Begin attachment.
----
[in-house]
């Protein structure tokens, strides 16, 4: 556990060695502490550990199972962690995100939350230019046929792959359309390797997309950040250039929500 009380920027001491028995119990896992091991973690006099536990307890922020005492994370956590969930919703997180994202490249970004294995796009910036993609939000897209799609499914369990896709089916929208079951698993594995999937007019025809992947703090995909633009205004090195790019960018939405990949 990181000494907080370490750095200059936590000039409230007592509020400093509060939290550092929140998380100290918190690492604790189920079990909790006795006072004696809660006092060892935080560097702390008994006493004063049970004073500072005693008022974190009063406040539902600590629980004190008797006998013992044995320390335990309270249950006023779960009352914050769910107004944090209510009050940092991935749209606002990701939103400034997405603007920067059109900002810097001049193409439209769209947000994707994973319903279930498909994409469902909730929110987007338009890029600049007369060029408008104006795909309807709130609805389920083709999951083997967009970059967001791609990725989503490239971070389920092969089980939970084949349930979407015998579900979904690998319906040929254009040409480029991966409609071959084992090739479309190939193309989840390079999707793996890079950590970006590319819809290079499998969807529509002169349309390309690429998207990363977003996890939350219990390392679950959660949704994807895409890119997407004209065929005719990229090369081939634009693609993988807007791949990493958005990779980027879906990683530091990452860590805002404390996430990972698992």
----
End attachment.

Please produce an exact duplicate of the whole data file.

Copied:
[in-house]
């Protein structure tokens, strides 16, 4: 556990060695502490550990199972962690995100939350230019046929792959359309390797997309950040250039929500 009380920027001491028995119990896992091991973690006099536990307890922020005492994370956590969930919703997180994202490249970004294995796009910036993609939000897209799609499914369990896709089916929208079951698993594995999937007019025809992947703090995909633009205004090195790019960018939405990949 990181000494907080370490750095200059936590000039409230007592509020400093509060939290550092929140998380100290918190690492604790189920079990909790006795006072004696809660006092060892935080560097702390008994006493004063049970004073500072005693008022974190009063406040539902600590629980004190008797006998013992044995320390335990309270249950006023779960009352914050769910107004944090209510009050940092991935749209606002990701939103400034997405603007920067059109900002810097001049193409439209769209947000994707994973319903279930498909994409469902909730929110987007338009890029600049007369060029408008104006795909309807709130609805389920083709999951083997967009970059967001791609990725989503490239971070389920092969089980939970084949349930979407015998579900979904690998319906040929254009040409480029991966409609071959084992090739479309190939193309989840390079999707793996890079950590970006590319819809290079499998969807529509002169349309390309690429998207990363977003996890939350219990390392679950959660949704994807895409890119997407004209065929005719990229090369081939634009693609993988807007791949990493958005990779980027879906990683530091990452860590805002404390996430990972698992």